Productivity Races II: The Issue of Capital Measurement
This paper explores the role of capital measurement in determining the productivity of individual textile plants. In addition to gross book value of capital, we experiment with a perpetual inventory measure of capital and implicit (estimated) deflator associated with the age of the plant. Following the methodology of the earlier paper (Productivity Races I), we find that measures of productivity constructed from different measures of capital are highly correlated. Further, their association with alternative measures of economic performance is approximately the same. Nevertheless, the perpetual inventory measure of capital -- the most desirable measure from a theoretical perspective -- does consistently outperform the other two measures.
|Date of creation:||Jan 1997|
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- Cabalero, R.J., 1997.
97-20, Massachusetts Institute of Technology (MIT), Department of Economics.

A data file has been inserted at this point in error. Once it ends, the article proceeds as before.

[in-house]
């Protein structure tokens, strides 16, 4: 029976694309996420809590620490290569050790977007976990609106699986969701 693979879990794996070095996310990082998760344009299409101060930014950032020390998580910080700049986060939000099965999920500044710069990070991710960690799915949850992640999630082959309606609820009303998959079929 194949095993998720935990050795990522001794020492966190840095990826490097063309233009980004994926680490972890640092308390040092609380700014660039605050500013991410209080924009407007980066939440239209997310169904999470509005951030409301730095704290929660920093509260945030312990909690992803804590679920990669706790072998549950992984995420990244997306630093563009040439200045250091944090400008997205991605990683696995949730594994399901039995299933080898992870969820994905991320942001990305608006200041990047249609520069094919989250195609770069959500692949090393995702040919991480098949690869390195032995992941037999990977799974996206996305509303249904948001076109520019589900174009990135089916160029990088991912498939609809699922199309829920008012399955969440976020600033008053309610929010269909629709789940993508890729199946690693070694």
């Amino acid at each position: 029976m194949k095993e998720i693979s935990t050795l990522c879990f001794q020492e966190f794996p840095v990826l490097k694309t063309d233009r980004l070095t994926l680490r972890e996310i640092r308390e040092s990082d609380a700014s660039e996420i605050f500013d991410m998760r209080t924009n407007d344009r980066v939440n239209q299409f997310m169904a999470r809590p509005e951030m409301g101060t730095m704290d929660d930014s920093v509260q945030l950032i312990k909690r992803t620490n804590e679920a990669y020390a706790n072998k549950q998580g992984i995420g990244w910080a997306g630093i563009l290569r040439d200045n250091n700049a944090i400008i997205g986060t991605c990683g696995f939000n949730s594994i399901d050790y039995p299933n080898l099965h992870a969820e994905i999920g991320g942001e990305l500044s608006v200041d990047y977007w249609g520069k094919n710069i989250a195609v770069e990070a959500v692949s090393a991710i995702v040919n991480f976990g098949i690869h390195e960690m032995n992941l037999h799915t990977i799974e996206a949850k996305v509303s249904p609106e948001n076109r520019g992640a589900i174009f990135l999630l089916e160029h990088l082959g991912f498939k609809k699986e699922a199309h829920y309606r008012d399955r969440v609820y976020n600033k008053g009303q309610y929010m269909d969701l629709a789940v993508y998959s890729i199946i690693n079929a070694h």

- Douglas W Dwyer, 1995. "Whittling Away At Productivity Dispersion," Working Papers 95-5, Center for Economic Studies, U.S. Census Bureau.
- Ricardo J. Caballero & Eduardo M. R. A. Engel & John C. Haltiwanger, 1995. "Plant-Level Adjustment and Aggregate Investment Dynamics," Brookings Papers on Economic Activity, Economic Studies Program, The Brookings Institution, vol. 26(2), pages 1-54.
- Douglas W Dwyer, 1996. "ARE FIXED EFFECTS FIXED? Persistence in Plant Level Productivity," Working Papers 96-3, Center for Economic Studies, U.S. Census Bureau.
- Douglas W Dwyer, 1995. "Technology Locks, Creative Destruction And Non-Convergence In Productivity Levels," Working Papers 95-6, Center for Economic Studies, U.S. Census Bureau.
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